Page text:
After enabling gzip compression in my Apache server (mod_deflate) I found consistently that end user was being served on average 200 ms slower than uncompressed responses.
This was unexpected so I modified the compression directive to ONLY compress text/HTML responses, fired up wireshark and looked at the network dump before and after compression.
Here are my observations of a GET with minimum traffic in the network
Transactions on the wire: 46 Total time for 46 trans: 791ms i. TCP seq/ack: 14ms ii. 1st data segment: 693ms iii. Remaining: 83ms (27/28 data units transferred + tcp/ip handshakes)
Transactions on the wire: 10 Total time for 46 trans: 926ms i. TCP seq/ack: 14ms ii. 1st data segment: 746ms iii. Remaining: 165ms (5 out of 6 data units transfered)
After the compression was set it is clear and understandable that the number of transactions on the wire are significantly lower than uncompressed.
However, the compressed data unit took much more longer time to transfer from source to destination.
It appears that the additional work of compression is understandably taking time but can not understand why each data sent was significantly slower when compressed.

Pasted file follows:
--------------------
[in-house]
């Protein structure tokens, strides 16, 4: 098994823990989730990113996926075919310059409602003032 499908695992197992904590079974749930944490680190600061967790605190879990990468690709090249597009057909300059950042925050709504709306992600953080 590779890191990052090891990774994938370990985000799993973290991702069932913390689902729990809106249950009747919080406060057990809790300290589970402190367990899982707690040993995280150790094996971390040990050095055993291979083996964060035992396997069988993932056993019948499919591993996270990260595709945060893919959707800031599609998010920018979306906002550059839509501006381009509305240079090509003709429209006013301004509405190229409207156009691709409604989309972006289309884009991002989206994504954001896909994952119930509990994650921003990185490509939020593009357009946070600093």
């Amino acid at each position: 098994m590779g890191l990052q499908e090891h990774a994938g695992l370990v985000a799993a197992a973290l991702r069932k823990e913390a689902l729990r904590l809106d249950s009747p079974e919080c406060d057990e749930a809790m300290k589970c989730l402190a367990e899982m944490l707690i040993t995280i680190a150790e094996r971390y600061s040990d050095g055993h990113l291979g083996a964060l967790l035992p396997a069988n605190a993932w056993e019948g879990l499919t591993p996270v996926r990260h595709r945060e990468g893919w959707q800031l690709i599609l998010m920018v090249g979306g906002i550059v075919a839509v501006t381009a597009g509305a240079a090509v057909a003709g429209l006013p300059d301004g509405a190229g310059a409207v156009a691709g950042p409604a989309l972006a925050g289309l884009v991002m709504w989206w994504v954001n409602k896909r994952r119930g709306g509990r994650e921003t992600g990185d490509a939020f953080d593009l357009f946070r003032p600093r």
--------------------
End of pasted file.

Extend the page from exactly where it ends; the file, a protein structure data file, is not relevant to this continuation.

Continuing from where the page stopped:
My understanding of the compression process is:
1. GET Request is received by Apache 2. Apache identifies resource 3. Compress the resource 4. Respond with compressed response
With this scheme, I would assume that 3rd step is (the step before the very first segment of the response would take a longer time since we are -- compressing + responding -- but the rest of the chunks I assumed should take on average equal time as the uncompressed chunks but they are not.
Can anyone tell me why... or suggest a better way to analyze this scenario. Also does anyone have a before and after comparison... I would appreciate any feedback/comments/questions